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About Mr.Pibb

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  • Birthday 05/04/1971

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    Lewis Center, OH, USA
  1. If you're thinking of going the Futaba radio with Spektrum module route, this looks like a pretty good deal, and it comes with the Spektrum module! http://www.rcuniverse.com/market/item.cfm?itemid=532020
  2. The 8103 has a Spektrum module inserted, so you can still use the AR9000 in that case. By far, though, the easiest solution has been to purchase a used Futaba 9C and a Spektrum module to fit it. Spektrum is selling the Futaba modules dirt cheap to try to get people using Spektrum equipment. After going that route I wouldn't even fool with the other techniques.
  3. That's exactly what I thought! Looks like I need to spend some more time on this forum. That's a great build! Tim
  4. OK, quick update: Using the TrackR2 with the DX7/JR 8103 trainer setup WORKS! At some point I'll try to update with more info.
  5. I purchased a Spektrum radio long before I had any idea I would ever need to use selective channel assignments on the trainer port. I'm sure that there are people just getting in to FPV that have made their purchasing decisions based on the JR/Spektrum limitation, though. Unfortunatly the market is probably small enough that they'll never realize that they're losing business because of a stupid self-imposed limitation in their software. That said...my TrackR2 is on its way right now. There should be no problems going from my DX7->TrackR2->8103 w/spektrum module.
  6. You could get a JR 6102 for just over $50 on e-bay. Maybe cheaper other places (RC groups classifieds?) http://cgi.ebay.com/BRAND-NEW-JR-6102-COMP...1QQcmdZViewItem IMHO that would be a cheap way to get head tracking working with Spektrum. Use the 6102 as a slave, DX7 as a master. I haven't tried it yet, but you may be able to get the DX7 to transmit more than 7 channels when doing this. I need to hook up my AR9000 and give that a try.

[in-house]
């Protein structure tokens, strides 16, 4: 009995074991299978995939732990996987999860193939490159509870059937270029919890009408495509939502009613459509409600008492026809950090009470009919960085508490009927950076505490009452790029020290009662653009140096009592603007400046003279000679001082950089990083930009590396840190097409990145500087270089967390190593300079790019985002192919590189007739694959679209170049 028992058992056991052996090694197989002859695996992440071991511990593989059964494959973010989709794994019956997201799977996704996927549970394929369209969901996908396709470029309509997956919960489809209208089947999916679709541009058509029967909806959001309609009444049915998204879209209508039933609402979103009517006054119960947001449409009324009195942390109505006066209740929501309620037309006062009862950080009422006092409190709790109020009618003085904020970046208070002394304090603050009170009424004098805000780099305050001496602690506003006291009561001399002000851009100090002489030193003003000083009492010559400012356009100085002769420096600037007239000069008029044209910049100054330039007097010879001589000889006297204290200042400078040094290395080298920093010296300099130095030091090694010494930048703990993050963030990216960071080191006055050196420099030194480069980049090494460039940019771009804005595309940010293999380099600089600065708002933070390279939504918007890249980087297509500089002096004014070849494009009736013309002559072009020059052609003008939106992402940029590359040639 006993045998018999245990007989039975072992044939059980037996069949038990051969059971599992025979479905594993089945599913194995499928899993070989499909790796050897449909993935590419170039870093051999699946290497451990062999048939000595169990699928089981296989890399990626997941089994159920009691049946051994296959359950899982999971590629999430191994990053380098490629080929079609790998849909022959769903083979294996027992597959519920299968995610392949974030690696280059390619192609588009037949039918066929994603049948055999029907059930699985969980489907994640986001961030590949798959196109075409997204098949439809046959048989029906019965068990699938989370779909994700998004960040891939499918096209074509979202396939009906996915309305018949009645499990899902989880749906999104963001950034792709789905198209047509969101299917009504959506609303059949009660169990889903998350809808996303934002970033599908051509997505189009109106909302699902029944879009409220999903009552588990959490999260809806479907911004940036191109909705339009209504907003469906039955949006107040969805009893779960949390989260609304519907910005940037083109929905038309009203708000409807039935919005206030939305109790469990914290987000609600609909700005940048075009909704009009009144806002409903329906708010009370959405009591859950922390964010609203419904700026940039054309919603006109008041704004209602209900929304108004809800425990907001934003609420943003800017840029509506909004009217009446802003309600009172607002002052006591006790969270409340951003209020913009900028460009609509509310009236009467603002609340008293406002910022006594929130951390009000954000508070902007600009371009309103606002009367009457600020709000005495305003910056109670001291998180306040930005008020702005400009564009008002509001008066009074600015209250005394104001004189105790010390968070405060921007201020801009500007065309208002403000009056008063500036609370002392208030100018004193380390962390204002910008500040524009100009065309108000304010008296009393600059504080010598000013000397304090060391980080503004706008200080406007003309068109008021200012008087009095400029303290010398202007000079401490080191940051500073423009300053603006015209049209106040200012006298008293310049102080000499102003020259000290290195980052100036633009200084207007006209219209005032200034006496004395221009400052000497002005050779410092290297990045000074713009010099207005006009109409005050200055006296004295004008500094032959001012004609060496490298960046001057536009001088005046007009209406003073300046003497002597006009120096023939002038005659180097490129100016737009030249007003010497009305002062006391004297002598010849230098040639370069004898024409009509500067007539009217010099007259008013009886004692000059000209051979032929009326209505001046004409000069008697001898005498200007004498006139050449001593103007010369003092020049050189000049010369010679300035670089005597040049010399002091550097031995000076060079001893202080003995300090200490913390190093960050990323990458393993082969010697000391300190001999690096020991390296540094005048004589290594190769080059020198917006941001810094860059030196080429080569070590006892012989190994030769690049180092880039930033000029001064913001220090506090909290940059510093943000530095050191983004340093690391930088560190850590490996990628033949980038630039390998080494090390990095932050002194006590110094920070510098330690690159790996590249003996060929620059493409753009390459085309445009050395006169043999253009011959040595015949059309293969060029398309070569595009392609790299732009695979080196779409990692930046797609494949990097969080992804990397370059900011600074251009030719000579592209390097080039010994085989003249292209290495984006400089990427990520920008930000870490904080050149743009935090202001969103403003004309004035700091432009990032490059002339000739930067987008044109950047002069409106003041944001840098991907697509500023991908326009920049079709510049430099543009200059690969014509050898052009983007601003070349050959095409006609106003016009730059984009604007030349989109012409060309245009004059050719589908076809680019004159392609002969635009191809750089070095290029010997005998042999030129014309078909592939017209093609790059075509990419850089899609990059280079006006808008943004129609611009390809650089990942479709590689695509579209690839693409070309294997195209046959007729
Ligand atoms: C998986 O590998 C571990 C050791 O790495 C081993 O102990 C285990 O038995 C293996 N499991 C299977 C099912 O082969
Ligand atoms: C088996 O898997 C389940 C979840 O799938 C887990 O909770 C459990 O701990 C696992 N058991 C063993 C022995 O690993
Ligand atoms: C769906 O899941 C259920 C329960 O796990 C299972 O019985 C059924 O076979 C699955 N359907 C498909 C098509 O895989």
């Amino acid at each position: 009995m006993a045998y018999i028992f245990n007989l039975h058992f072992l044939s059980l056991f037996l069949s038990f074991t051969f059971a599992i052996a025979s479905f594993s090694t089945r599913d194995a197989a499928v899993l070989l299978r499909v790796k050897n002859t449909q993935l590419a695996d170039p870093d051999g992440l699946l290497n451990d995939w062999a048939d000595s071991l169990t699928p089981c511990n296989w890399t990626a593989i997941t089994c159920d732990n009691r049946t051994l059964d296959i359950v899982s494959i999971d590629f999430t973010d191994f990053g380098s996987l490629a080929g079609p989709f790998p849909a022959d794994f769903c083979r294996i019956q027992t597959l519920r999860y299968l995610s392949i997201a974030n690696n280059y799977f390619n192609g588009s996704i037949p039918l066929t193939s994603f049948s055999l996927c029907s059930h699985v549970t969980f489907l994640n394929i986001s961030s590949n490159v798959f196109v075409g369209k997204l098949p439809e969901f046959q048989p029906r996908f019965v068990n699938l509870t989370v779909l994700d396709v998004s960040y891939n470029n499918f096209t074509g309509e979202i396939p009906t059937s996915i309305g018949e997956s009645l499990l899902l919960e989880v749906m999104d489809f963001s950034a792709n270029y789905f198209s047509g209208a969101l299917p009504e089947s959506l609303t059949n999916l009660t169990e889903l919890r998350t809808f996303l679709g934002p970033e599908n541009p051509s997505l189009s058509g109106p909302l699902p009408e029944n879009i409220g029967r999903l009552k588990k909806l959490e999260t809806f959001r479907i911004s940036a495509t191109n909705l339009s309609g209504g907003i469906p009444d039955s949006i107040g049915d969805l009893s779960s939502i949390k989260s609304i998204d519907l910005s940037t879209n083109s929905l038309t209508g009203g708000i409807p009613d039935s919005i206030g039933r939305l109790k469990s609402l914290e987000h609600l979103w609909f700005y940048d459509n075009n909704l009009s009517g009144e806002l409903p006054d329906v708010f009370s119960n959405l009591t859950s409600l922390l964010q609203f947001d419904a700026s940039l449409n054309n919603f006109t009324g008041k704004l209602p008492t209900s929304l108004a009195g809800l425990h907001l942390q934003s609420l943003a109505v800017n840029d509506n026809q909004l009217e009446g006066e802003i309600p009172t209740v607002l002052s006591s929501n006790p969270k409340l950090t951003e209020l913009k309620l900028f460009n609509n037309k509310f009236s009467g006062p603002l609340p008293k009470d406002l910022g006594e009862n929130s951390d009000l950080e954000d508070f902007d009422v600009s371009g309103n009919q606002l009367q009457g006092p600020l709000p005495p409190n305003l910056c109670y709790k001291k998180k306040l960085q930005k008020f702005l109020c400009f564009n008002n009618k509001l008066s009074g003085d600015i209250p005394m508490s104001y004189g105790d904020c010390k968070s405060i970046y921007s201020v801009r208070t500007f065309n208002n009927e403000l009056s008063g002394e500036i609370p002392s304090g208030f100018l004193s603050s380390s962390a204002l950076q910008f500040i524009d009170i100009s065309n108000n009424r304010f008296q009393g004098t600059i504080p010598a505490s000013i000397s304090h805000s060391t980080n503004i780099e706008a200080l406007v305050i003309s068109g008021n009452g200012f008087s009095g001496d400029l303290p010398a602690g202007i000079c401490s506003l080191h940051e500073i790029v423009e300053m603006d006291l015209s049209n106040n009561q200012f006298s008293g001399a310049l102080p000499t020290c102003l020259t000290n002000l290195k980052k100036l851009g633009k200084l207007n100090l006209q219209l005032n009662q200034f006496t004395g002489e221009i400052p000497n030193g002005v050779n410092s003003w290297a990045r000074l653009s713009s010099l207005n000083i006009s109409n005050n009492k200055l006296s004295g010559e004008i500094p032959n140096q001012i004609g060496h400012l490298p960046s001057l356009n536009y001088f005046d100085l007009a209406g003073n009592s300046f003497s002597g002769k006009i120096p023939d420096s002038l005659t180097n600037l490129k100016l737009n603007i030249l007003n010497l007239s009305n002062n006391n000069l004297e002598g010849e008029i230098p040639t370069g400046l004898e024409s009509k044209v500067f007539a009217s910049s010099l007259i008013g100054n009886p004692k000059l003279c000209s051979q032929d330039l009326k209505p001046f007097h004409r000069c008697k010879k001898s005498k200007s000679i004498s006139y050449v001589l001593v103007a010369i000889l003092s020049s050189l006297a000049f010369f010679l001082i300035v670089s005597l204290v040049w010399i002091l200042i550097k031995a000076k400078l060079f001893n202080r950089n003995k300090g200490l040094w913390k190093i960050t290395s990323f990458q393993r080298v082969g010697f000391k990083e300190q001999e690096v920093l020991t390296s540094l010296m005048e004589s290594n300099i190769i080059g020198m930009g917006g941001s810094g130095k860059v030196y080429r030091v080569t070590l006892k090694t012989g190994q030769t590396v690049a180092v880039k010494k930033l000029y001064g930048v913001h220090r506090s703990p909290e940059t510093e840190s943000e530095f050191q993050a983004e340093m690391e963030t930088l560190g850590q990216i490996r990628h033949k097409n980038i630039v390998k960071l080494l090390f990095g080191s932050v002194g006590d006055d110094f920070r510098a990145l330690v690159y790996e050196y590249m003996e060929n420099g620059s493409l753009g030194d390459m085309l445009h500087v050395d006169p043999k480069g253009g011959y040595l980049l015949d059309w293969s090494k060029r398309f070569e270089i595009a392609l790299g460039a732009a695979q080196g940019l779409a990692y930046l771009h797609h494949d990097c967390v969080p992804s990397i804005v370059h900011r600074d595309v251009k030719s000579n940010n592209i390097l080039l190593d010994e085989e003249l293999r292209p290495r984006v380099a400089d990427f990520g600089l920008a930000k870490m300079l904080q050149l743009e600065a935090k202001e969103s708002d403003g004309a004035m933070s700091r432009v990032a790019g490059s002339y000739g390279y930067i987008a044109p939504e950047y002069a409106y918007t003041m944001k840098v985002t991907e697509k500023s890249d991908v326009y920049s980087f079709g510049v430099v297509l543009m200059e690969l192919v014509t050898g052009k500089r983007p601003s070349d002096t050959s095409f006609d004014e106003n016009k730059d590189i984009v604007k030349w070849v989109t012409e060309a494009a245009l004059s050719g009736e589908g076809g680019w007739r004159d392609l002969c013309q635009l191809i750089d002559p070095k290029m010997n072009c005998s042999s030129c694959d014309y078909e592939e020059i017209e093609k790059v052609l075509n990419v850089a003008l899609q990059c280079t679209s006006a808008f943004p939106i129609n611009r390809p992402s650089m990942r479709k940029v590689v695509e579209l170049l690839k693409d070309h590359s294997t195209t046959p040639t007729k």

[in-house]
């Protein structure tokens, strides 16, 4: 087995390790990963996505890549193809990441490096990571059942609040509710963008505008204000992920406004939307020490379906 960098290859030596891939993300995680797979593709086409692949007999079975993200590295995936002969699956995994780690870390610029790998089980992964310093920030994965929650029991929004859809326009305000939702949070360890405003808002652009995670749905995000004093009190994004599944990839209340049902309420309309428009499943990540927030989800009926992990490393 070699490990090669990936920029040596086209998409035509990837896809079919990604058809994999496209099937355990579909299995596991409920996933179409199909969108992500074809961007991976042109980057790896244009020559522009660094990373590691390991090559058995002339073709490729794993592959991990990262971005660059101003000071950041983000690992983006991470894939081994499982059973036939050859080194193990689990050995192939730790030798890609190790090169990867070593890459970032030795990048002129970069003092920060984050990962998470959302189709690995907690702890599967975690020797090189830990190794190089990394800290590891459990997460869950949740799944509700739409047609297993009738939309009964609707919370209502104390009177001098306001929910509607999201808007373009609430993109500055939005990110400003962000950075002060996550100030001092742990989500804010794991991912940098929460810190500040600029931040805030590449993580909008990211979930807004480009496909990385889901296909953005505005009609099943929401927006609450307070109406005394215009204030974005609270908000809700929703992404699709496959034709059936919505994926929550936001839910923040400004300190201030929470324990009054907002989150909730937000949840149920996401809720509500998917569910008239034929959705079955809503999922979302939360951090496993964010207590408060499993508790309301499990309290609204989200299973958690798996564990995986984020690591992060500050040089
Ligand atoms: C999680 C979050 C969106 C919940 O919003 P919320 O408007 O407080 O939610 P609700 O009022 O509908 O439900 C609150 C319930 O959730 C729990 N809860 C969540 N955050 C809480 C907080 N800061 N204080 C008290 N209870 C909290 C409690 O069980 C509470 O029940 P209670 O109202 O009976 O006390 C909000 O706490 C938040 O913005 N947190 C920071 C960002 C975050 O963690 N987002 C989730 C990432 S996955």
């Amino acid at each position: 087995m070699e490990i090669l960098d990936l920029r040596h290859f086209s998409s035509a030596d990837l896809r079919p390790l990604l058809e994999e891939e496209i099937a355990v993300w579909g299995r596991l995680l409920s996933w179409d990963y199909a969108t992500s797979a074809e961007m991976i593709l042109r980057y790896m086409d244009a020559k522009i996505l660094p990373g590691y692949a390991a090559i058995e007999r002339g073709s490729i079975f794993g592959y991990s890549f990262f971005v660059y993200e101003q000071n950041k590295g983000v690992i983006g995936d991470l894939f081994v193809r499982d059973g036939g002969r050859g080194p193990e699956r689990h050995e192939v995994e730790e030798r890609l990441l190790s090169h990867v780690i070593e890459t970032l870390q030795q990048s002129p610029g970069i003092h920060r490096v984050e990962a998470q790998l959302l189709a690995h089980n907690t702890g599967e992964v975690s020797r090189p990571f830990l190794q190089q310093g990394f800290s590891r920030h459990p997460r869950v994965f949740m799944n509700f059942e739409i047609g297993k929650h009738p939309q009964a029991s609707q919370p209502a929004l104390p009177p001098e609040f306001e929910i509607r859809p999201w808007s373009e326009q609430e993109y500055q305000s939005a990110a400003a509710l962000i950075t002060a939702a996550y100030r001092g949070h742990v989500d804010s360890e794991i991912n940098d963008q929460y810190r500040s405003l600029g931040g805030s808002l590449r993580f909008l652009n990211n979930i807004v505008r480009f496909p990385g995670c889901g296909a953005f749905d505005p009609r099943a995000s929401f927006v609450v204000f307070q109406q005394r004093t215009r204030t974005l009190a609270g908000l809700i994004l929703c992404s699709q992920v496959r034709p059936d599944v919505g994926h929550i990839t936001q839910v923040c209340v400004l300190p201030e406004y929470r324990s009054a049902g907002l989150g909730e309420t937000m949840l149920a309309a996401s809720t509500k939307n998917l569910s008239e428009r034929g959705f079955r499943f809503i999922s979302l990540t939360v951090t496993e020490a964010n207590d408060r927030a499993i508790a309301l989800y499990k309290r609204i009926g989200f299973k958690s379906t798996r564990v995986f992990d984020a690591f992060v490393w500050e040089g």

7. ALMOST there I did buy the module. While I'm waiting for the TrackR2 to be available, I wound up buying something else that will make things even easier to set up. I found a used JR 8103 that takes modules. I got it for around $100 including a case and a decent NiMH/NiCad charger. Here's why it makes things easier: First, the Spektrum module plugs right in to it so I don't have to worry about how to power it. Second, using the TrackR2 I'll be able to go straight from the DX7 (slave) , to the TrackR2, then to the 8103 (Master) with the Spektrum module. I can still add external antennas if I want to. Third, I've now got a second radio (that's actually more programmable than the DX7) that will help me get my son trained. Here's something else I found out just fooling around with things: any JR radio will work as a slave and you can use your DX7 as a master if you want. You don't really need to buy a module if you don't want to. Just get a decent used programmable JR radio (72MHz stuff is getting cheap!), and you can use it as the slave radio and you're all set. Anyway, I've been using the 8103 for FPV flying for now because it has two proportional dials that I can use and the pan/tilt channels for now. Supposedly the TrackR2 will be available in a couple weeks. I'll be one of the first in line for the purchase when it is!